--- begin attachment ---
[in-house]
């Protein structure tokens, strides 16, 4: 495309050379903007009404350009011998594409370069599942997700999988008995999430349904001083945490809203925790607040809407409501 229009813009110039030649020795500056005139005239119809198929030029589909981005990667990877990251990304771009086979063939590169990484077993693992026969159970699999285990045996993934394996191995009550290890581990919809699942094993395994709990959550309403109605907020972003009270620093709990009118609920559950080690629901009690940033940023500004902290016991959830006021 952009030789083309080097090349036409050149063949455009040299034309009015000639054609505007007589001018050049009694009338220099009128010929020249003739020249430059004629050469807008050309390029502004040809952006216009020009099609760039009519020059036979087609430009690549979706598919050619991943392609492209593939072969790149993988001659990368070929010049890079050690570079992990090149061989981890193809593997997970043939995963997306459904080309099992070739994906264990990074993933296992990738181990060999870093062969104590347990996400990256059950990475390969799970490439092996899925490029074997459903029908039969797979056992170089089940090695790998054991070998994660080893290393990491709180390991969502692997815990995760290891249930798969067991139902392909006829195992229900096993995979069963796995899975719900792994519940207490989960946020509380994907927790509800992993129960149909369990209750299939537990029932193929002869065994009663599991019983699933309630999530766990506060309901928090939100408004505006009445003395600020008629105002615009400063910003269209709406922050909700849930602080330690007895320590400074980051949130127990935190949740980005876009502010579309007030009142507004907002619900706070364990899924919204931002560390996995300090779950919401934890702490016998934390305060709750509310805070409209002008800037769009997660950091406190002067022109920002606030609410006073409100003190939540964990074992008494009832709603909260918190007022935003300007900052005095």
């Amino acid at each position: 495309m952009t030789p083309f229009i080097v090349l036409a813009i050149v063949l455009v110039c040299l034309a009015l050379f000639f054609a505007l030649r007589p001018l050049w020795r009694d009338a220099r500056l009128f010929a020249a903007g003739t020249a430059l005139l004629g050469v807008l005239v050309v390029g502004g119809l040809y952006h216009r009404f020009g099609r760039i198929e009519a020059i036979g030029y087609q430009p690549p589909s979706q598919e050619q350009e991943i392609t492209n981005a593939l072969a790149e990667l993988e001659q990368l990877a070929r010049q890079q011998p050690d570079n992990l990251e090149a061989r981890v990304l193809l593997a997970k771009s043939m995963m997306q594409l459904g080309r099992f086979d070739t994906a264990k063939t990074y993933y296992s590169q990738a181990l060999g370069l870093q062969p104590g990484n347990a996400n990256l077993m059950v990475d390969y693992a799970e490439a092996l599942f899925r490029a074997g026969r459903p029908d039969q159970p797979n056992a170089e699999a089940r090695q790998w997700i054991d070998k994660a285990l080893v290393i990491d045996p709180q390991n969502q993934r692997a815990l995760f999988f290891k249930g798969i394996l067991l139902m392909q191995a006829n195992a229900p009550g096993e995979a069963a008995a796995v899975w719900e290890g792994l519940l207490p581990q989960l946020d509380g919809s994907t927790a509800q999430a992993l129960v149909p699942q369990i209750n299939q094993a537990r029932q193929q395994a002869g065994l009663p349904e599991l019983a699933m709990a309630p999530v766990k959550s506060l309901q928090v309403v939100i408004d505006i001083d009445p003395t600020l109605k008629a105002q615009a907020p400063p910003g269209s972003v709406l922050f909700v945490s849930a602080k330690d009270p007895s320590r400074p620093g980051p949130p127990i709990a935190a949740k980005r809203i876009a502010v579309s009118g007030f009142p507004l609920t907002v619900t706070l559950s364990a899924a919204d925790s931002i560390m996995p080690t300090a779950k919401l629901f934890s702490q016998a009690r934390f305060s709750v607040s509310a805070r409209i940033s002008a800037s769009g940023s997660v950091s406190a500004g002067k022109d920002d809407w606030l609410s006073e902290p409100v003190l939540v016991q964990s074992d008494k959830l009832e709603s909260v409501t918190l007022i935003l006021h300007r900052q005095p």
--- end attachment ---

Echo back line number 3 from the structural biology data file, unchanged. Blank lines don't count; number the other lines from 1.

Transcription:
């Amino acid at each position: 495309m952009t030789p083309f229009i080097v090349l036409a813009i050149v063949l455009v110039c040299l034309a009015l050379f000639f054609a505007l030649r007589p001018l050049w020795r009694d009338a220099r500056l009128f010929a020249a903007g003739t020249a430059l005139l004629g050469v807008l005239v050309v390029g502004g119809l040809y952006h216009r009404f020009g099609r760039i198929e009519a020059i036979g030029y087609q430009p690549p589909s979706q598919e050619q350009e991943i392609t492209n981005a593939l072969a790149e990667l993988e001659q990368l990877a070929r010049q890079q011998p050690d570079n992990l990251e090149a061989r981890v990304l193809l593997a997970k771009s043939m995963m997306q594409l459904g080309r099992f086979d070739t994906a264990k063939t990074y993933y296992s590169q990738a181990l060999g370069l870093q062969p104590g990484n347990a996400n990256l077993m059950v990475d390969y693992a799970e490439a092996l599942f899925r490029a074997g026969r459903p029908d039969q159970p797979n056992a170089e699999a089940r090695q790998w997700i054991d070998k994660a285990l080893v290393i990491d045996p709180q390991n969502q993934r692997a815990l995760f999988f290891k249930g798969i394996l067991l139902m392909q191995a006829n195992a229900p009550g096993e995979a069963a008995a796995v899975w719900e290890g792994l519940l207490p581990q989960l946020d509380g919809s994907t927790a509800q999430a992993l129960v149909p699942q369990i209750n299939q094993a537990r029932q193929q395994a002869g065994l009663p349904e599991l019983a699933m709990a309630p999530v766990k959550s506060l309901q928090v309403v939100i408004d505006i001083d009445p003395t600020l109605k008629a105002q615009a907020p400063p910003g269209s972003v709406l922050f909700v945490s849930a602080k330690d009270p007895s320590r400074p620093g980051p949130p127990i709990a935190a949740k980005r809203i876009a502010v579309s009118g007030f009142p507004l609920t907002v619900t706070l559950s364990a899924a919204d925790s931002i560390m996995p080690t300090a779950k919401l629901f934890s702490q016998a009690r934390f305060s709750v607040s509310a805070r409209i940033s002008a800037s769009g940023s997660v950091s406190a500004g002067k022109d920002d809407w606030l609410s006073e902290p409100v003190l939540v016991q964990s074992d008494k959830l009832e709603s909260v409501t918190l007022i935003l006021h300007r900052q005095p």